NASA extends Juno, makes spacecraft IO, Europa and Ganymede explorers

When JunoCam received this image on February 2, 2017, NASA's Juno spacecraft flew directly over Jupiter's South Pole.
Zoom in / When JunoCam received this image on February 2, 2017, NASA’s Juno spacecraft flew directly over Jupiter’s South Pole.

NASA / JPL-Caltech / SRRI / MSSS / John Landino

NASA has announced that it will expand the targets of its two interplanetary explorers over the past decade – launching an old spacecraft orbiting Jupiter and Insight Lander on the surface of Mars.

The old extension means the spacecraft will now operate in the Jovian system until 2025. This will effectively transform the spacecraft into a full-fledged Jovian System Explorer with a mission to study Jupiter, complete with Jupiter’s many moon-filled flybies and its rings system.

Behind the internal solar system on the surface of Mars, the Insight mission will now run during December 2022. During these additional two years, the lander will continue to operate its seismometer to identify Mars, as well as continue to collect detailed information about the weather. On the surface.

After determining that both missions had performed exceptionally well to date, an independent review panel recommended the expansion of both at NASA. “Senior review has recognized that these two planetary science missions are likely to bring new satisfaction and raise new questions about our solar system,” said Lori Glaze, director of the Department of Planetary Science at NASA’s headquarters in Washington.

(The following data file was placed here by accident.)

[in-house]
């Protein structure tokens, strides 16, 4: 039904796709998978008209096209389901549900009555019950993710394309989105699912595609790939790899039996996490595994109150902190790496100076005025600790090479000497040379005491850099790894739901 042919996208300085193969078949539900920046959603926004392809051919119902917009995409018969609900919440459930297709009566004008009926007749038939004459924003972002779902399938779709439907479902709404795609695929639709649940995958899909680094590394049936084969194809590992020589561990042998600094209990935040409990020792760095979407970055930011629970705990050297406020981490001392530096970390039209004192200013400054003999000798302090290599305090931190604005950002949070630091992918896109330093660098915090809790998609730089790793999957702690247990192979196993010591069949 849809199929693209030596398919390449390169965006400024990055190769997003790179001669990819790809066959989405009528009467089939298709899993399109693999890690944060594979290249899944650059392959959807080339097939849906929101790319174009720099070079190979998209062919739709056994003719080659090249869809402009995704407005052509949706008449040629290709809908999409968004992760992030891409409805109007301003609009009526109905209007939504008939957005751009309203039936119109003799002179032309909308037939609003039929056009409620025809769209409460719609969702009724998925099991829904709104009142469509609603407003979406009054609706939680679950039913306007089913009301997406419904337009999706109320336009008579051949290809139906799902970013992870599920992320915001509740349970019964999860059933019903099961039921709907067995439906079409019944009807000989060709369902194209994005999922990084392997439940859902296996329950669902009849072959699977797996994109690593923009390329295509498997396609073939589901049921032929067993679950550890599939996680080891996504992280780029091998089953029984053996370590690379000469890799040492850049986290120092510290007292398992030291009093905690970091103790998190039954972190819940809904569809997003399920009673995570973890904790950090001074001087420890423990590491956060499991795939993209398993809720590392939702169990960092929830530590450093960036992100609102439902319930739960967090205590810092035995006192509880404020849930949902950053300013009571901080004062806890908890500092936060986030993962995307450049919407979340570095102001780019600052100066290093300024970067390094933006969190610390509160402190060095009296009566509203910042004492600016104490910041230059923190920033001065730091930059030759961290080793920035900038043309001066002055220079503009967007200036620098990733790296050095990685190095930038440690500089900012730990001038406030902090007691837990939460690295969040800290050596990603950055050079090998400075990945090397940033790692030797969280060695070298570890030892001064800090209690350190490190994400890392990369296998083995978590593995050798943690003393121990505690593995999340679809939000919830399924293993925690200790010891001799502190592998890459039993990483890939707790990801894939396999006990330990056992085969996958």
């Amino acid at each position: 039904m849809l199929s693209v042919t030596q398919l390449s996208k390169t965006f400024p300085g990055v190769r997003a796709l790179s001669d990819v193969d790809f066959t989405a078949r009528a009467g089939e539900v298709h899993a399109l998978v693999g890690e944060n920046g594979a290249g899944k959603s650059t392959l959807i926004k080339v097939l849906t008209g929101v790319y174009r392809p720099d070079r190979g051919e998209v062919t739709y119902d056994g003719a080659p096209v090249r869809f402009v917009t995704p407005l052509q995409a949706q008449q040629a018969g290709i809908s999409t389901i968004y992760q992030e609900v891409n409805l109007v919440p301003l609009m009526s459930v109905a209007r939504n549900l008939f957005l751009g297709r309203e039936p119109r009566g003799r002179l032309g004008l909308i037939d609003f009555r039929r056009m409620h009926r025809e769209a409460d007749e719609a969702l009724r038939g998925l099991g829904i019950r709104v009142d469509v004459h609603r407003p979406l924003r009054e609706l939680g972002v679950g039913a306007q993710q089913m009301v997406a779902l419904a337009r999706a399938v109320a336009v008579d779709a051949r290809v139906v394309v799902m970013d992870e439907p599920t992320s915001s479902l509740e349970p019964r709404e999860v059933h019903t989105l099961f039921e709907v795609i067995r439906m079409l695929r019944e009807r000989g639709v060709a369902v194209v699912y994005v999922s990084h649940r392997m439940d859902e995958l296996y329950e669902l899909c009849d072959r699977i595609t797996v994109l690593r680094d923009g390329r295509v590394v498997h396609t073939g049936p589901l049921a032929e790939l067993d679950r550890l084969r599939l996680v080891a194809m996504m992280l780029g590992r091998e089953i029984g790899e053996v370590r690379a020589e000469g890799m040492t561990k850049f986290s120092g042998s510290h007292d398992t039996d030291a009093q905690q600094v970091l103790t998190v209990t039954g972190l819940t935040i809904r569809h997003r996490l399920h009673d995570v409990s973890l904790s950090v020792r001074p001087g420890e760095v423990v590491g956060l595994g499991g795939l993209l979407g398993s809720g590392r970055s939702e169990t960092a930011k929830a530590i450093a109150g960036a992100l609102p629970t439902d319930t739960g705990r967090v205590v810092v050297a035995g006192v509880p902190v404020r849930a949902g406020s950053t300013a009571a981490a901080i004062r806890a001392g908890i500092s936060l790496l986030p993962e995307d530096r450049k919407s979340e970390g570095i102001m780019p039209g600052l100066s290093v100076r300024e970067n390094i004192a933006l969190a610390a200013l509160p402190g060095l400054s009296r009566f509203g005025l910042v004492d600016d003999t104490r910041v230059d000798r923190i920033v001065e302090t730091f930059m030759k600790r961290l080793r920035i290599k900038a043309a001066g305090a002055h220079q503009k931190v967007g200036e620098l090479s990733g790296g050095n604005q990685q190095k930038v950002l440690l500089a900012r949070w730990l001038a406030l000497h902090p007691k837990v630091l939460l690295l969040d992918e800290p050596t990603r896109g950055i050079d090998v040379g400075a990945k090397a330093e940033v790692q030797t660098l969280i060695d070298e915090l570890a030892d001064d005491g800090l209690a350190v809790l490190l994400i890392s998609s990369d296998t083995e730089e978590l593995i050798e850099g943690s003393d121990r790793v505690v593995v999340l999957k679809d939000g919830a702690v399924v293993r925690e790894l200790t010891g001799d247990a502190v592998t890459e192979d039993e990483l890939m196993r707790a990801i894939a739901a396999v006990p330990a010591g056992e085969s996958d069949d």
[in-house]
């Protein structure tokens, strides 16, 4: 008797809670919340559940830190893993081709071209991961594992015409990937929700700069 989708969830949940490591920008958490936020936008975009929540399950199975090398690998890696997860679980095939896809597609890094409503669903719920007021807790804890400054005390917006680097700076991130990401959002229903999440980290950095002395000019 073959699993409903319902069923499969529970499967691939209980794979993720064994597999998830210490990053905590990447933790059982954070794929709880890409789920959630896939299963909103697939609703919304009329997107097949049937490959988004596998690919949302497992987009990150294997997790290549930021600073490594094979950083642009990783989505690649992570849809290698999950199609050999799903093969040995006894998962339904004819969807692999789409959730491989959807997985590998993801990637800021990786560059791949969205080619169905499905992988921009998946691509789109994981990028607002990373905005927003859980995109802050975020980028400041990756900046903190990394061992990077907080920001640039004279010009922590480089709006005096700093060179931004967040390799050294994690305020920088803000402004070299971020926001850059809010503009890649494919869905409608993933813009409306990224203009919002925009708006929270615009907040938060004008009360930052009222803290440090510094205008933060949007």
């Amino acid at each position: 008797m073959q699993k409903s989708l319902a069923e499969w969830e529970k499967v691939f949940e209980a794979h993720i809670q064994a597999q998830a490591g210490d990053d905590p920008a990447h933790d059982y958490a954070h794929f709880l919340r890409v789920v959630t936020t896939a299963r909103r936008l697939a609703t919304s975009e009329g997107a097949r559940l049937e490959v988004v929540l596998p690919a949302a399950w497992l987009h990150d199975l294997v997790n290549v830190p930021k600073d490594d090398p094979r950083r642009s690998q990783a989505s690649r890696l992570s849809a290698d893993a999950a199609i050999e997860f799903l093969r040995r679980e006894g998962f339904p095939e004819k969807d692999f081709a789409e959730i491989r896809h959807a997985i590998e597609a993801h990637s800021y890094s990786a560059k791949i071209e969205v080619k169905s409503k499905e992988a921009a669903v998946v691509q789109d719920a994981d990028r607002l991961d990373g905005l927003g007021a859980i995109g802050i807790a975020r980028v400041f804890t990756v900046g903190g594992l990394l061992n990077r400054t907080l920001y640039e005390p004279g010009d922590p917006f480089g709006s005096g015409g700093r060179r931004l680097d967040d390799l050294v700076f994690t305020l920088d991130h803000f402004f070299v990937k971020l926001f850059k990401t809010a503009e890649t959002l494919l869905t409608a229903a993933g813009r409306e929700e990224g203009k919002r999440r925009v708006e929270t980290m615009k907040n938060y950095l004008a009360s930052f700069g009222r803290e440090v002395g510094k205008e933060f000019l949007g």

Excited about Juno

For us, the extended old mission is the most tedious. After its unveiling in 2011, Juno entered a polar orbit around Jupiter in July, 2016. Since then, he has completed more than 30 orbits around the largest planet in the Solar System, studying Jupiter’s formation and magnetic field. It has also survived exceptionally harsh radiation environments.

The expansion suggests that scientists and engineers believe the spacecraft is healthy enough to continue working and that it could double the number of orbits in the Jupiter system. Over the next five years, the spacecraft will adjust its orbit as it tries to fly closer to some of Jupiter’s most interesting moons.

As part of a research project presented by Juno’s chief investigator, Scott Bolton, the spacecraft will move within 320 kilometers of Europa by the end of 2022 and within 1,500 kilometers of twice-volcanically active ion within 1,000 kilometers of Ganymede’s surface this summer. 2024.

With this flyby, Juno will be able to study surface changes on Ganymede from Voyager and Galileo missions and investigate the 3-D formation of Ganymede’s magnets et spheres. Coming so close to Europe, Juno should be able to identify areas where the lunar ice shell is thick or thin and confirm the presence of Earth’s liquid water. In creating multiple flyovers near Ioan, Juno will observe short-term changes in volcanic activity, which developed dramatically between Voyager and Galileo over the months.

Extended missions actually cost a fraction of the cost of building and launching most interplanetary spacecraft – often over billion 1 billion – so it’s like a bonus for solar system research.